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Matthew Dear - Leave Luck To Heaven

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Artist: Matthew Dear

Album: Leave Luck To Heaven

Label: Spectral Sound

Review date: Jan. 29, 2004

Matthew Dear hit the ground running in 2003, applying such aliases as False and Jabberjaw and tossing off 12”s like the world was about to end. And he played his cards exceptionally well, managing to withhold the real goods until the very end. Leave Luck To Heaven is one of those fairly rare full-length, genre-centric techno records that can actually engage a listener from start to finish, inserting a good deal of inventiveness without straying far from the idiom. Dear accomplishes this feat by tucking some incredibly catchy vocals— provided by the producer himself— into the folds of his seductively minimal techno, and honing the instrumental tracks into pop-length excursions.

What first jumps out about this album is Matthew Dear’s vocal presence. Dear knows the limits of his voice and his lyrical abilities so well that they are a non-issue. The verses he has composed are inescapably catchy, tossed off with perfectly mumbled nonchalance. On “But For You” he sings like he has just rolled out of bed. “It’s Over Now” mixes personal relationships and politics in the same pot of simplicity, confusion and ambiguity. “Dog Days,” though, is the centerpiece of the album, perfectly exemplifying Dear’s achievement. It is 80’s synth-pop without sounding retro. The single four-line verse gets catchier each time it is repeated, and the vocal is both prominently placed and understated enough to sink comfortably into the mix. The track concludes with a fragment of digitally twisted conversation in which someone, presumably Dear, offers a lesson in casual soulfullness: "You can’t try to sing… You can’t force it, you know?”

Dear’s sonic craftsmanship is undeniably impressive, resulting in music that is minimal but not so reductive as to render the tracks indistinguishable. His percussive palette mingles standard disco handclaps and hi-hats with more modern, closely trimmed clicks and high-resolution rattles. He molds these elements into a steady stream of funky 4/4 grooves that hover between techno, house, and old-school disco, with that 80’s synth-pop influence popping up enjoyably throughout. Dear never really departs from the minimal techno tag, evoking a certain shadowy allure, an introverted sexiness. But by incorporating diverse elements and whittling the results into pop-sized portions, he succeeds in holding the listener’s attention in a way that more dancefloor-oriented techno does not.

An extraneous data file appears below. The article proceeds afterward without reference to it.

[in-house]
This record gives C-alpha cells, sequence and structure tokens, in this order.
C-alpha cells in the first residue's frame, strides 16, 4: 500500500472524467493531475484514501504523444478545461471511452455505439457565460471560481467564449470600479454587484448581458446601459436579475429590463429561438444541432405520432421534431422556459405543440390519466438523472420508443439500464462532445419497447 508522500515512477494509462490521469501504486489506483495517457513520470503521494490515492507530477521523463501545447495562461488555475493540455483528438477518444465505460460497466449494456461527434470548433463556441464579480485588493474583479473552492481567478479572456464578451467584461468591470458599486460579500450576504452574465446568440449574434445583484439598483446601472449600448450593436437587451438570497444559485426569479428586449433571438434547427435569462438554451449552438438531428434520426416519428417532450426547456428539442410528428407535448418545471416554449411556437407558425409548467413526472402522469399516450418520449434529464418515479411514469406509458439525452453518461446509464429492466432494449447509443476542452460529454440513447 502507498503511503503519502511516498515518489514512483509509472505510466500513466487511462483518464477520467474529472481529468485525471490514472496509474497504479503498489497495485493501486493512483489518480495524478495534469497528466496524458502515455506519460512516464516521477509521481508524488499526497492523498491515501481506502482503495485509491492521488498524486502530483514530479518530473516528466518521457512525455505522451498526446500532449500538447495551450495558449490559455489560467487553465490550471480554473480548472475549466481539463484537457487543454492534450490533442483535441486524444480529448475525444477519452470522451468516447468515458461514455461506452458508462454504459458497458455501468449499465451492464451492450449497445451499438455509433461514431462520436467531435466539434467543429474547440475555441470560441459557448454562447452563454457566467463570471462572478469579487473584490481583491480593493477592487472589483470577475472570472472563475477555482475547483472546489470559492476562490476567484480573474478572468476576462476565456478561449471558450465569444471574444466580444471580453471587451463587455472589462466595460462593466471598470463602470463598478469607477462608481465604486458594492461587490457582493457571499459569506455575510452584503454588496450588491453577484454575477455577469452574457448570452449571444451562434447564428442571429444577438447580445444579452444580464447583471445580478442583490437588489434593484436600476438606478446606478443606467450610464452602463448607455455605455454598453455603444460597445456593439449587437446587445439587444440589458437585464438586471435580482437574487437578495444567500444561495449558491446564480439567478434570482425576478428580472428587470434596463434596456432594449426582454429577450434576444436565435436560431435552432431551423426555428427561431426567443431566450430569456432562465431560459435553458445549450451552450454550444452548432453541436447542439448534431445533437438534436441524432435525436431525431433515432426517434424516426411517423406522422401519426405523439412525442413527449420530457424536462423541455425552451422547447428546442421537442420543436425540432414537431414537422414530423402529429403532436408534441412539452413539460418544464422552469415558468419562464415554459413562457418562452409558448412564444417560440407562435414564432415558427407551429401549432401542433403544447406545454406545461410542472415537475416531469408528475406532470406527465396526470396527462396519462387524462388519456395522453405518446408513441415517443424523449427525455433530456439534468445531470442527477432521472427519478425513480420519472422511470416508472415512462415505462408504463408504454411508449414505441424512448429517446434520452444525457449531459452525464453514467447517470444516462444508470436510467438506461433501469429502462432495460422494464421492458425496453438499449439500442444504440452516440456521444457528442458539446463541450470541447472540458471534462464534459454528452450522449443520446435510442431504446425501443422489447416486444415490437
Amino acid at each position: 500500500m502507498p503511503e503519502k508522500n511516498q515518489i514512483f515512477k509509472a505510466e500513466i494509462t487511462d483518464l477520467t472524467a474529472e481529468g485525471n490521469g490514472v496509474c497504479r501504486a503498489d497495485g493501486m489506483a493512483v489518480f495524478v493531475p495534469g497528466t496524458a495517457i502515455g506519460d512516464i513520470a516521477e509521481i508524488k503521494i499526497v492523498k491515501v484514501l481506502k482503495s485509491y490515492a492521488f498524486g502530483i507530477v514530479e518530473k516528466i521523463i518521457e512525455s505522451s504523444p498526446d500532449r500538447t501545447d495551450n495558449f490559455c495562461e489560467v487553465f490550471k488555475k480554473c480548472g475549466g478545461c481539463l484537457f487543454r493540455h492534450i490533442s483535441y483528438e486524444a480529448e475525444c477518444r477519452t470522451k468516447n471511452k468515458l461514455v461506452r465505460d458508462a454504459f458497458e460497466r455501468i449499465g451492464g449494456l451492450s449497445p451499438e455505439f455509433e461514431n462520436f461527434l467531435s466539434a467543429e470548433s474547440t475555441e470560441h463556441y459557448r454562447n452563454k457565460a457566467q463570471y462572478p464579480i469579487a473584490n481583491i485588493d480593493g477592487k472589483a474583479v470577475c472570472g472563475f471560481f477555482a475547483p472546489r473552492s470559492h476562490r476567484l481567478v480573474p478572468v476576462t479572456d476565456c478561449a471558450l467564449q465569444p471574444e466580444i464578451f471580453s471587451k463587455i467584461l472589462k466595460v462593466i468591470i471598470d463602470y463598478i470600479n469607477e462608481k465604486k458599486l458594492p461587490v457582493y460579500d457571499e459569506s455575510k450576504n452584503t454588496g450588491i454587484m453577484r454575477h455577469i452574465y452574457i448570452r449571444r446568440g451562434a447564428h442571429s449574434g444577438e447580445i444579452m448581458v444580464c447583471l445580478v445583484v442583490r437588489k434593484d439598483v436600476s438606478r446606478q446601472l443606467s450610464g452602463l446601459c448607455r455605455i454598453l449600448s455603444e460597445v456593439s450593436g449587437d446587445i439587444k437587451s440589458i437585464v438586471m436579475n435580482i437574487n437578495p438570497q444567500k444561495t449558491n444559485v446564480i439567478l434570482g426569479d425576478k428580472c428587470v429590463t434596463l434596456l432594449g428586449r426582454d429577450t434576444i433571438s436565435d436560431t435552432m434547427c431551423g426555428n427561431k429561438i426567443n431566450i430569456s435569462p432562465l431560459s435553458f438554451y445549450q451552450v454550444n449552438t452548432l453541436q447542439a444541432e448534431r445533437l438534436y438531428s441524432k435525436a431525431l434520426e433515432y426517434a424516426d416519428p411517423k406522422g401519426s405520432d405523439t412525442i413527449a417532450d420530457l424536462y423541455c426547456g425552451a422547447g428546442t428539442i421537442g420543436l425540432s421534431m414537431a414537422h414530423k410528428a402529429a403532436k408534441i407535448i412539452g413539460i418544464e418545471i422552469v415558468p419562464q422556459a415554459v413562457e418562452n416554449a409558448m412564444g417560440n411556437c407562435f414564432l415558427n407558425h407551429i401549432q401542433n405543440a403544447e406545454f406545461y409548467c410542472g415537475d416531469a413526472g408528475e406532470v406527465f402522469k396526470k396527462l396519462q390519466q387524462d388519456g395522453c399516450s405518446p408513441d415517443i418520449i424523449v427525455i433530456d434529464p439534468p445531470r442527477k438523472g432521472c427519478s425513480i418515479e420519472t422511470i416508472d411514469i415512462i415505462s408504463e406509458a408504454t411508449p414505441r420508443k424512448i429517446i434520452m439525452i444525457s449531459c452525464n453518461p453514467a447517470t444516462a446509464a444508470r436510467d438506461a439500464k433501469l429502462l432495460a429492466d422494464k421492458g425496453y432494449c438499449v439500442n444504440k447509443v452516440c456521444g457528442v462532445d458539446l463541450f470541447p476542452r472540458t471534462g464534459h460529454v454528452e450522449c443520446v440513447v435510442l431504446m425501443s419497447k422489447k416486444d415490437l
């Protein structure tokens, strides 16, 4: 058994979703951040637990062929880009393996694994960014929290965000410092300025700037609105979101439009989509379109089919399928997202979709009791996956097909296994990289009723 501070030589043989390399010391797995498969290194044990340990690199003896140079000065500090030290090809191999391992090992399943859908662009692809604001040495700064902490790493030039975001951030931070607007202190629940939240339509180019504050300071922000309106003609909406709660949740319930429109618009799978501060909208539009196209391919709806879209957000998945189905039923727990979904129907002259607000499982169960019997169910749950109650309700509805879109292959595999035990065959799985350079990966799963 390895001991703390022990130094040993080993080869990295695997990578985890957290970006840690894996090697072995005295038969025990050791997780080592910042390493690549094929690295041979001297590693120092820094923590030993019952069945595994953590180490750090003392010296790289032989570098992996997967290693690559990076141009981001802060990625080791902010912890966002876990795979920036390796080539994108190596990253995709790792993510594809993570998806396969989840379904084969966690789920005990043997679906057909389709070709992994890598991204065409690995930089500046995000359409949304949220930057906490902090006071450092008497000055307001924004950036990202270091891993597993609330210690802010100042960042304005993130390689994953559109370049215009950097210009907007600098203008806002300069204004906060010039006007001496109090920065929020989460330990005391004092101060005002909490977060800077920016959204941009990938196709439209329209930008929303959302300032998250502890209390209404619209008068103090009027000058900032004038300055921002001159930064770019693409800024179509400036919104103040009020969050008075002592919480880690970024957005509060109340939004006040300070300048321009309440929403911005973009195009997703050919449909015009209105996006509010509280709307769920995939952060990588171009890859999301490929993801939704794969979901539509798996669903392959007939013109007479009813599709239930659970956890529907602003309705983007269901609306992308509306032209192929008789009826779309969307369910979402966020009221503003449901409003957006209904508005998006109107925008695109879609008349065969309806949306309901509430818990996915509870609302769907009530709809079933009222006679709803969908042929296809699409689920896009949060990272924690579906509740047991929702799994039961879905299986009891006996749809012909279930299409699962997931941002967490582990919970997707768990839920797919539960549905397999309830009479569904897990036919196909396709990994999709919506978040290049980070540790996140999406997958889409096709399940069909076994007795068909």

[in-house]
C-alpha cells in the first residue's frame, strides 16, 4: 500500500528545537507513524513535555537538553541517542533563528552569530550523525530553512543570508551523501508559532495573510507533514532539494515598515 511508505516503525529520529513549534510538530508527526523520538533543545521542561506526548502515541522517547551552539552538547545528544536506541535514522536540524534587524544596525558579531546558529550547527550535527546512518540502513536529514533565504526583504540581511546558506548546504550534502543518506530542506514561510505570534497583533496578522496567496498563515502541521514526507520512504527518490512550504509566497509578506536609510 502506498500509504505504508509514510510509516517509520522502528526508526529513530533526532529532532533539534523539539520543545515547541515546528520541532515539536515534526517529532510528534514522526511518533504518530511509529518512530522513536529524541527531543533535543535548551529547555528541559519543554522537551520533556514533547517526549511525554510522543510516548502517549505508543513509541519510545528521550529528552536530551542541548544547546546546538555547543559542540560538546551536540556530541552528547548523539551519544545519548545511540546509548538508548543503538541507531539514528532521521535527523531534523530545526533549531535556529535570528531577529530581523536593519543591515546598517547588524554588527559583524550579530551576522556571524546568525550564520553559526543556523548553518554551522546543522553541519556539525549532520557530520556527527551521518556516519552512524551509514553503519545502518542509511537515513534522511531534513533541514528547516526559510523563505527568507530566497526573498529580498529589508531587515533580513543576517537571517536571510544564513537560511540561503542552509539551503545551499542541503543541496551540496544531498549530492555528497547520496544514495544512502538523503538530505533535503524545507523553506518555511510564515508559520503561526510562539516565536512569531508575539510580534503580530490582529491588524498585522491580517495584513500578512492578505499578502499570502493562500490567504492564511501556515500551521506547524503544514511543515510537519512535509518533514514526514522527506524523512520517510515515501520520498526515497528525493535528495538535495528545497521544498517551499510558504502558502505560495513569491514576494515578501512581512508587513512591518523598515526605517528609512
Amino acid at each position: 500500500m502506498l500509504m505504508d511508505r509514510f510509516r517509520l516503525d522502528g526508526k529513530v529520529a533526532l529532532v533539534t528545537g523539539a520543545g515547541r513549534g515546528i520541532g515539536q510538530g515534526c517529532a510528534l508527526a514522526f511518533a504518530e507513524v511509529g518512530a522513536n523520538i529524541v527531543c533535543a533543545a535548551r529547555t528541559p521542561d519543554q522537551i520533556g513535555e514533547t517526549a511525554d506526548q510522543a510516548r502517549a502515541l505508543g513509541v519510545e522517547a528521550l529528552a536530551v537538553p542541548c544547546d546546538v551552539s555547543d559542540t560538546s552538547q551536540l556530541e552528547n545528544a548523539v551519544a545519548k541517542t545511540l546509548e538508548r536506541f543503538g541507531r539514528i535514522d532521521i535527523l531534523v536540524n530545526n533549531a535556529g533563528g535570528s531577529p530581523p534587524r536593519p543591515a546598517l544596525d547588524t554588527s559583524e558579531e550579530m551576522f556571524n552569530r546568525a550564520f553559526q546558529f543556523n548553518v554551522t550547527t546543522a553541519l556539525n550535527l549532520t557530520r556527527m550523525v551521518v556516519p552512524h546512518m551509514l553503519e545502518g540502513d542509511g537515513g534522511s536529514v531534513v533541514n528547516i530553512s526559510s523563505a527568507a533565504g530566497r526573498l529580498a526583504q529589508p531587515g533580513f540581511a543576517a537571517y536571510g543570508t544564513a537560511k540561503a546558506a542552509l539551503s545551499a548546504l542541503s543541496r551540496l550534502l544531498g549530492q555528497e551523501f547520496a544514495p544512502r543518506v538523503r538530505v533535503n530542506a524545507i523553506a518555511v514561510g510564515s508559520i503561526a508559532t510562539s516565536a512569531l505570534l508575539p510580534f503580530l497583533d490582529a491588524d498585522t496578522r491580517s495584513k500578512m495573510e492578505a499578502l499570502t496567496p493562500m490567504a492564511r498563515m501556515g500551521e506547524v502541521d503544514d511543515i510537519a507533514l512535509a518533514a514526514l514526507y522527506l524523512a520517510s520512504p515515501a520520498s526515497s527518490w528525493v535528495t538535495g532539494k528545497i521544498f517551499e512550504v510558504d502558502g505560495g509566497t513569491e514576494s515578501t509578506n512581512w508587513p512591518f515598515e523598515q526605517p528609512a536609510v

Leave Luck To Heaven does possess subtlety. “Nervous Laughter,” the brief album opener, is, despite its title, a curtain of sweetly percussive synth, a bit of beatless digital utopia that never returns. The subsequent “Fex” suggests similar beauty, as digital waves break softly over a funky house beat. “The Crush” emits an infectiously subdued elation. But despite such moments, the album never really ventures out from its emotional home territory, and familiarity begins to overshadow the allure after a few listens. Nevertheless, an album that manages to deliberately stay within the framework of a fairly crowded genre and still arrive at something as original as this is definitely worth checking out. Like any good pop music, the enjoyment continues beyond the point when all the surprises have been exhausted. In this way Leave Luck To Heaven never really succumbs to the setting-in of familiarity. It is a definite success.

By Jesse Serrins

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